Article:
Perhaps for the first time in his life, Senator Barack Obama may have reason to commiserate with the likes of Bill O’Reilly, Rush Limbaugh and George Allen. They surely could tell him a few stories about what it is like when Mike Stark has you in his sights.
Mr. Stark, a 39-year-old former computer programmer and third-year law student at the University of Virginia, made a name for himself through his uncanny ability to get past the screeners for Mr. O’Reilly and Mr. Limbaugh and other right-wing radio hosts to ask embarrassing questions. He recorded the conversations — they usually ended abruptly — and posted them on his Web site, and his renown grew.
In 2006, he took an interest in statewide politics and recorded a couple of body slams during George Allen’s snakebitten Senate campaign in Virginia, asking about accusations of Mr. Allen’s use of racial epithets.
Mr. Stark’s latest project has taken him to the Web site of Mr. Obama, who happens to be Mr. Stark’s choice for president. And while he said he did not relish making Mr. Obama a target, Mr. Stark is using the candidate’s own social-networking portal, my.barackobama.com, to confront him.
A little more than a week ago, Mr. Stark suggested to a group of liberal activists who share an e-mail list that they should organize a group on the portal to lobby their candidate to oppose legislation granting legal immunity to telecommunications companies that cooperated with the Bush administration’s program of wiretapping without warrants. The immunity is part of an update of the Foreign Intelligence Surveillance Act, or FISA, that is set to be debated this week.
“Obama is getting mad props for social networking,” Mr. Stark recalled arguing. “Why don’t we use social networking to let him know that he can’t keep elbowing his progressive base — the people who got him the nomination — away from the policy table?”
A member of my.barackobama .com started the anti-FISA group, and Mr. Stark quickly signed on.
In those 10 days or so, the group, with its ever-so-polite name, “Senator Obama Please Vote NO on Telecom Immunity — Get FISA Right,” has grown to more than 18,000 members and become the largest public group on the campaign site.
On Thursday, the movement drew a response from the candidate himself — a long, conciliatory note that explained his decision to support the FISA bill. “This was not an easy call for me,” Mr. Obama said in the statement, which was posted to the diary of Joe Rospars, a top Internet adviser to the campaign. “I know that the FISA bill that passed the House is far from perfect.”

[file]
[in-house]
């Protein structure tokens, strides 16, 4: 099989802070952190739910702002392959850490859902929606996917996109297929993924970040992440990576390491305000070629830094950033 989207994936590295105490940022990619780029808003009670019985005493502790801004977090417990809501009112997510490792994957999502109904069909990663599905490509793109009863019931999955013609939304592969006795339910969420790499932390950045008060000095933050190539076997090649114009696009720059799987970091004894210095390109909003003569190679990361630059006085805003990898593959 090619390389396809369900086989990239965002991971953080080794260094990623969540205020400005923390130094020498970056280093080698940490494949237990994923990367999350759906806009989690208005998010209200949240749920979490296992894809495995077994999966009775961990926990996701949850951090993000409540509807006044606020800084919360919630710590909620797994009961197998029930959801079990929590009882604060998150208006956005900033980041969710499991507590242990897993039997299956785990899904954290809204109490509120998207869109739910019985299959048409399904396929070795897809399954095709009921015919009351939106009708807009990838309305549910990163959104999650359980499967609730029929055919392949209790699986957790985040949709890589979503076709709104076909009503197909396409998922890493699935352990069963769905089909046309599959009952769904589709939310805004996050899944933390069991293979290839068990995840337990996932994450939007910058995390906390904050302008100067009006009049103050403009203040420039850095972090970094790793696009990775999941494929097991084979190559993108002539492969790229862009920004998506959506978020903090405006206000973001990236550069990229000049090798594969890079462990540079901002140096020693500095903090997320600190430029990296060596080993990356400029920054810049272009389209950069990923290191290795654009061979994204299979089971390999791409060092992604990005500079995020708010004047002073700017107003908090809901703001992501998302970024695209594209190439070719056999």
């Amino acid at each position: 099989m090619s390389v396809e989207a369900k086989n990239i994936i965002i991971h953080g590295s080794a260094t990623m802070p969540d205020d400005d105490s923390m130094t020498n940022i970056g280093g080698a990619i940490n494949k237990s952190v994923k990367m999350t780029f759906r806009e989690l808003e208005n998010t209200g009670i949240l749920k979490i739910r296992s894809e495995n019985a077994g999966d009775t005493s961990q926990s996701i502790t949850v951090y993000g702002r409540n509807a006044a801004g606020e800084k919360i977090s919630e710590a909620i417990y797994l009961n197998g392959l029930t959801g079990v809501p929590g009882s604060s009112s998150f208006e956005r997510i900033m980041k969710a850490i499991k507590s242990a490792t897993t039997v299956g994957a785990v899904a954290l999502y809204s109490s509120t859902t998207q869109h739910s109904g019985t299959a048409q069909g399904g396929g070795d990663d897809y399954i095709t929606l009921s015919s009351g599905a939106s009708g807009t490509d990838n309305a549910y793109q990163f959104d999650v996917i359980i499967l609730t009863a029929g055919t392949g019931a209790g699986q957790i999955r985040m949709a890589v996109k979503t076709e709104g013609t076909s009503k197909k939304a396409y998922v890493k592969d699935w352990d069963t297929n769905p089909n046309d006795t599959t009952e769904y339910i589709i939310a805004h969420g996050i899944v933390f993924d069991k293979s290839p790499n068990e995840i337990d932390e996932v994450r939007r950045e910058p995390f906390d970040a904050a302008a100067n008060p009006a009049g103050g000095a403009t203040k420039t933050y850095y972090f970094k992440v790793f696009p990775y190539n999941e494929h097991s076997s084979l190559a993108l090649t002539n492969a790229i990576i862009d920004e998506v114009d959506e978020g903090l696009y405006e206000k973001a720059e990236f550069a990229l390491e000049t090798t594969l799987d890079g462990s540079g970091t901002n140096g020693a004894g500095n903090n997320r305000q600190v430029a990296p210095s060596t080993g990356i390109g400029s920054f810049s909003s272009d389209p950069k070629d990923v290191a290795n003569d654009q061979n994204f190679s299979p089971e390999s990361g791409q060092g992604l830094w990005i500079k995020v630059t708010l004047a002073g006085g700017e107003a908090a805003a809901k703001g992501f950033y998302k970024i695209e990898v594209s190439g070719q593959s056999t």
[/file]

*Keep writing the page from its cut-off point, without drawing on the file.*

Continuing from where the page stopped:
The debate on Mr. Obama’s Web site shows how a force he has harnessed — the power of social networking — can also be an unruly, unpredictable one that can turn back on him.
“We felt we had a change candidate who would take everyone’s concerns seriously,” Mr. Stark said. “What we have is a stiff-arm to the progressive base, and it has really raised a question of how much of a change is this guy going to bring.”
Yet he conceded that a rift had emerged among his allies. “Some people are putting the best face on it,” he said. “At least he responded. And that is the best face. People remember Nader and don’t want to go through this again.”
The in-house protest network has raised some intriguing questions for candidates who use social networking. Just how much dissent should be allowed on their Web sites? Can similar protests be mounted by opposing campaigns infiltrating the site?
It is hard to read the fallout in terms of the Obama campaign. A spokesman said the campaign’s policy was to screen groups as they were proposed, and reject only those that advocated hate speech or made personal attacks.
As for the Web site becoming an organizing tool for friendly critics, the spokesman repeated an earlier statement: “This campaign has an extraordinary group of committed supporters, and we greatly appreciate their willingness to share their time and ideas with us. We believe that an open dialogue is an important part of any campaign, and are happy that my.barackobama.com has become a vehicle for that conversation.”
Andrew Rasiej, an analyst of online politics who opposed the FISA law, said the episode benefited Mr. Obama. “What’s the actual political damage?” he asked. “The fact that he has people complaining on his site? What does that mean? If anything, it’s a positive, because he is allowing a debate on his site.”
And, lately, the plot has thickened. Mr. Stark said the anti-FISA group now contains those who oppose its very existence. “Some people have joined the group to criticize — What are you doing, hurting the campaign like that?” he said. “They joined the group that I created to challenge me. I really like this means of communicating.”